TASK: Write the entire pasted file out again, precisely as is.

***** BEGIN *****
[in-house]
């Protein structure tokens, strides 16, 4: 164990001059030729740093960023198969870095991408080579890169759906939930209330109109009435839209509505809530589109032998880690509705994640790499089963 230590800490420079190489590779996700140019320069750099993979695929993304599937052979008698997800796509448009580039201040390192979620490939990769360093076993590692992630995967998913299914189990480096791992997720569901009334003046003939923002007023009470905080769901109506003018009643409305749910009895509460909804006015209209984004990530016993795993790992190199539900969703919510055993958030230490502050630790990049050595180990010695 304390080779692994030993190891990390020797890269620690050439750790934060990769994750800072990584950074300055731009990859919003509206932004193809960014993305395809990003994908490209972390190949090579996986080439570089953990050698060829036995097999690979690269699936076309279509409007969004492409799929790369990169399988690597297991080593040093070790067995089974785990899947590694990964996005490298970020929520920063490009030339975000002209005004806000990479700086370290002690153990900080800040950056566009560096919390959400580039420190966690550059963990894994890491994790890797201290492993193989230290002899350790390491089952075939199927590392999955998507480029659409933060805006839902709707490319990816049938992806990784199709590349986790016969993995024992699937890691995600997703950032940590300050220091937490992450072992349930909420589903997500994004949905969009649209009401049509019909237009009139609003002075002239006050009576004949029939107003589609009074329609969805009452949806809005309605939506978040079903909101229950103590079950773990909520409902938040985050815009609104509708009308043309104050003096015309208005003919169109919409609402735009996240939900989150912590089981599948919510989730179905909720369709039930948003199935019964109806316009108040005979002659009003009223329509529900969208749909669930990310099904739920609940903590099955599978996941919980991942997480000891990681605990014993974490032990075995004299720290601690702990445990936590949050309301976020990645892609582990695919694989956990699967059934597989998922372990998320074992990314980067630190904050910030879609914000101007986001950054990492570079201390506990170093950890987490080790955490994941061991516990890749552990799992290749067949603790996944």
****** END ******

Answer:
[in-house]
């Protein structure tokens, strides 16, 4: 164990001059030729740093960023198969870095991408080579890169759906939930209330109109009435839209509505809530589109032998880690509705994640790499089963 230590800490420079190489590779996700140019320069750099993979695929993304599937052979008698997800796509448009580039201040390192979620490939990769360093076993590692992630995967998913299914189990480096791992997720569901009334003046003939923002007023009470905080769901109506003018009643409305749910009895509460909804006015209209984004990530016993795993790992190199539900969703919510055993958030230490502050630790990049050595180990010695 304390080779692994030993190891990390020797890269620690050439750790934060990769994750800072990584950074300055731009990859919003509206932004193809960014993305395809990003994908490209972390190949090579996986080439570089953990050698060829036995097999690979690269699936076309279509409007969004492409799929790369990169399988690597297991080593040093070790067995089974785990899947590694990964996005490298970020929520920063490009030339975000002209005004806000990479700086370290002690153990900080800040950056566009560096919390959400580039420190966690550059963990894994890491994790890797201290492993193989230290002899350790390491089952075939199927590392999955998507480029659409933060805006839902709707490319990816049938992806990784199709590349986790016969993995024992699937890691995600997703950032940590300050220091937490992450072992349930909420589903997500994004949905969009649209009401049509019909237009009139609003002075002239006050009576004949029939107003589609009074329609969805009452949806809005309605939506978040079903909101229950103590079950773990909520409902938040985050815009609104509708009308043309104050003096015309208005003919169109919409609402735009996240939900989150912590089981599948919510989730179905909720369709039930948003199935019964109806316009108040005979002659009003009223329509529900969208749909669930990310099904739920609940903590099955599978996941919980991942997480000891990681605990014993974490032990075995004299720290601690702990445990936590949050309301976020990645892609582990695919694989956990699967059934597989998922372990998320074992990314980067630190904050910030879609914000101007986001950054990492570079201390506990170093950890987490080790955490994941061991516990890749552990799992290749067949603790996944």